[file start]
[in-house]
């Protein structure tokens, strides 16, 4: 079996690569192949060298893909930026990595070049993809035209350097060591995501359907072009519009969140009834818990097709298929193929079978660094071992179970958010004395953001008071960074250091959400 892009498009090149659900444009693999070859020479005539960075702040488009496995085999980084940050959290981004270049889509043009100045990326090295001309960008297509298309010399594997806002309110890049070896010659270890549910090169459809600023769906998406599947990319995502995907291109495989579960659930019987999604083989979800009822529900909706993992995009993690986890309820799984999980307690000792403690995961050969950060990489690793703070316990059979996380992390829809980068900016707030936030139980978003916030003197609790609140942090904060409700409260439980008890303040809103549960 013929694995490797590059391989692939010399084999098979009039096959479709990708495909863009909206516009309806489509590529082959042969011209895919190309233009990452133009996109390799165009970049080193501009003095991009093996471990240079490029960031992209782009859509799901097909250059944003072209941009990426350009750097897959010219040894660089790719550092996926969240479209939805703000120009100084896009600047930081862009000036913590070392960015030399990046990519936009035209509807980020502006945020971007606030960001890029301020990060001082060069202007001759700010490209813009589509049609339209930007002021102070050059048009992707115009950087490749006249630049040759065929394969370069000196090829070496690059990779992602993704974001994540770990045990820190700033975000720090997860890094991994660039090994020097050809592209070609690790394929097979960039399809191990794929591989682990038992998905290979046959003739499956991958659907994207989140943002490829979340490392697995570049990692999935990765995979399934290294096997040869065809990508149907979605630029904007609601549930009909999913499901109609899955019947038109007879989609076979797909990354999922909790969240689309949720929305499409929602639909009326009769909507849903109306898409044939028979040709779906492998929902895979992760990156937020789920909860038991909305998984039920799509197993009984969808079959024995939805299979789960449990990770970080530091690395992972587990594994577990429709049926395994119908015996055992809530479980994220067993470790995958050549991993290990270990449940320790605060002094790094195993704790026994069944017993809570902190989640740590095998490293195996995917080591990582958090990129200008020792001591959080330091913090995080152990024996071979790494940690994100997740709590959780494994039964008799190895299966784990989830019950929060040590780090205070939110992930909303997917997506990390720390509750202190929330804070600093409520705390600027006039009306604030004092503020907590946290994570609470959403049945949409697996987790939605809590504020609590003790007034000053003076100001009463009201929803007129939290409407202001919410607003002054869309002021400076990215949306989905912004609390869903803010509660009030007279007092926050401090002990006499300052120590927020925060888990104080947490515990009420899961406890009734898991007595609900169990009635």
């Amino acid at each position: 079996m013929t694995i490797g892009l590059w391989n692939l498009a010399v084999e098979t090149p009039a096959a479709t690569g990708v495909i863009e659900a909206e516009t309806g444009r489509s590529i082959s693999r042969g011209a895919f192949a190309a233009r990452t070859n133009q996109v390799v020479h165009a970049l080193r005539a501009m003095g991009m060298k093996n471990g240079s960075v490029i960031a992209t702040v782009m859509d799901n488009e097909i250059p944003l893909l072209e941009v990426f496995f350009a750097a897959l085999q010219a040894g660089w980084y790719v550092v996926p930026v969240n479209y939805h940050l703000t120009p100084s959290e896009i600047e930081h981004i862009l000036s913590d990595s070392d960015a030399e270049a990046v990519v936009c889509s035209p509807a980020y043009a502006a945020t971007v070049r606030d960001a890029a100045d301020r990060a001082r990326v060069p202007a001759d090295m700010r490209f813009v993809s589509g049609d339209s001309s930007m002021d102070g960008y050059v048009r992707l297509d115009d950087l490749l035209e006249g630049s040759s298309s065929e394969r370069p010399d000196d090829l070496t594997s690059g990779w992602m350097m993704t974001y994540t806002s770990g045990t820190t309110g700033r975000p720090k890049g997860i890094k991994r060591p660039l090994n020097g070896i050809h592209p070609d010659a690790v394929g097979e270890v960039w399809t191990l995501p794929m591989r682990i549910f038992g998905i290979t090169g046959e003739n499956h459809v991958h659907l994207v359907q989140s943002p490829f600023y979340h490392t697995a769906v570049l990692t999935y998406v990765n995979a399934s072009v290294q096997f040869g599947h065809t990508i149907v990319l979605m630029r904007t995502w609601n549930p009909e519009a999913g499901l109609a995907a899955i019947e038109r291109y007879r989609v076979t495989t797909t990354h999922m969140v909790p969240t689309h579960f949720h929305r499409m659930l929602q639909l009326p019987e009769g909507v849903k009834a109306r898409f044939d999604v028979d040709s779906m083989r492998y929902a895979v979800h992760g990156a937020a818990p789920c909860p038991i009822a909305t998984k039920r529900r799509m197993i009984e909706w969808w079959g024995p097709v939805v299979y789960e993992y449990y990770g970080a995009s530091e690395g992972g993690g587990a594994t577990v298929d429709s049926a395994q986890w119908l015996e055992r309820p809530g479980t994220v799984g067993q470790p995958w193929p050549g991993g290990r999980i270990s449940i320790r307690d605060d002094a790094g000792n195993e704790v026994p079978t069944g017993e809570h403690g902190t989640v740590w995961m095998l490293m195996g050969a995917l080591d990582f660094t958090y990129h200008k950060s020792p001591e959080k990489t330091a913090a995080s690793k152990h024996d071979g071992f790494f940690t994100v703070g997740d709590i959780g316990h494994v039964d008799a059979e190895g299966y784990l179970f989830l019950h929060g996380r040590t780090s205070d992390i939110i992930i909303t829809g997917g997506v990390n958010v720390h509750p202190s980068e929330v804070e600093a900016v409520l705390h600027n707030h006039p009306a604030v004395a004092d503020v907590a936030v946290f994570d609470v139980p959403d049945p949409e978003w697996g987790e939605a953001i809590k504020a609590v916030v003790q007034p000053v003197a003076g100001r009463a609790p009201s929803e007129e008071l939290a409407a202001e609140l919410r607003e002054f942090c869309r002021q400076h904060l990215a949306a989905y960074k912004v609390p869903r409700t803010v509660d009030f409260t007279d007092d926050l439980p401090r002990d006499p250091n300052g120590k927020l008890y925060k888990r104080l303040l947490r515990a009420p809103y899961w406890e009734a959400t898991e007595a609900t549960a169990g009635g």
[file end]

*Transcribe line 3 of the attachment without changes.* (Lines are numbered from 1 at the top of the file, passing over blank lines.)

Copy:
């Amino acid at each position: 079996m013929t694995i490797g892009l590059w391989n692939l498009a010399v084999e098979t090149p009039a096959a479709t690569g990708v495909i863009e659900a909206e516009t309806g444009r489509s590529i082959s693999r042969g011209a895919f192949a190309a233009r990452t070859n133009q996109v390799v020479h165009a970049l080193r005539a501009m003095g991009m060298k093996n471990g240079s960075v490029i960031a992209t702040v782009m859509d799901n488009e097909i250059p944003l893909l072209e941009v990426f496995f350009a750097a897959l085999q010219a040894g660089w980084y790719v550092v996926p930026v969240n479209y939805h940050l703000t120009p100084s959290e896009i600047e930081h981004i862009l000036s913590d990595s070392d960015a030399e270049a990046v990519v936009c889509s035209p509807a980020y043009a502006a945020t971007v070049r606030d960001a890029a100045d301020r990060a001082r990326v060069p202007a001759d090295m700010r490209f813009v993809s589509g049609d339209s001309s930007m002021d102070g960008y050059v048009r992707l297509d115009d950087l490749l035209e006249g630049s040759s298309s065929e394969r370069p010399d000196d090829l070496t594997s690059g990779w992602m350097m993704t974001y994540t806002s770990g045990t820190t309110g700033r975000p720090k890049g997860i890094k991994r060591p660039l090994n020097g070896i050809h592209p070609d010659a690790v394929g097979e270890v960039w399809t191990l995501p794929m591989r682990i549910f038992g998905i290979t090169g046959e003739n499956h459809v991958h659907l994207v359907q989140s943002p490829f600023y979340h490392t697995a769906v570049l990692t999935y998406v990765n995979a399934s072009v290294q096997f040869g599947h065809t990508i149907v990319l979605m630029r904007t995502w609601n549930p009909e519009a999913g499901l109609a995907a899955i019947e038109r291109y007879r989609v076979t495989t797909t990354h999922m969140v909790p969240t689309h579960f949720h929305r499409m659930l929602q639909l009326p019987e009769g909507v849903k009834a109306r898409f044939d999604v028979d040709s779906m083989r492998y929902a895979v979800h992760g990156a937020a818990p789920c909860p038991i009822a909305t998984k039920r529900r799509m197993i009984e909706w969808w079959g024995p097709v939805v299979y789960e993992y449990y990770g970080a995009s530091e690395g992972g993690g587990a594994t577990v298929d429709s049926a395994q986890w119908l015996e055992r309820p809530g479980t994220v799984g067993q470790p995958w193929p050549g991993g290990r999980i270990s449940i320790r307690d605060d002094a790094g000792n195993e704790v026994p079978t069944g017993e809570h403690g902190t989640v740590w995961m095998l490293m195996g050969a995917l080591d990582f660094t958090y990129h200008k950060s020792p001591e959080k990489t330091a913090a995080s690793k152990h024996d071979g071992f790494f940690t994100v703070g997740d709590i959780g316990h494994v039964d008799a059979e190895g299966y784990l179970f989830l019950h929060g996380r040590t780090s205070d992390i939110i992930i909303t829809g997917g997506v990390n958010v720390h509750p202190s980068e929330v804070e600093a900016v409520l705390h600027n707030h006039p009306a604030v004395a004092d503020v907590a936030v946290f994570d609470v139980p959403d049945p949409e978003w697996g987790e939605a953001i809590k504020a609590v916030v003790q007034p000053v003197a003076g100001r009463a609790p009201s929803e007129e008071l939290a409407a202001e609140l919410r607003e002054f942090c869309r002021q400076h904060l990215a949306a989905y960074k912004v609390p869903r409700t803010v509660d009030f409260t007279d007092d926050l439980p401090r002990d006499p250091n300052g120590k927020l008890y925060k888990r104080l303040l947490r515990a009420p809103y899961w406890e009734a959400t898991e007595a609900t549960a169990g009635g």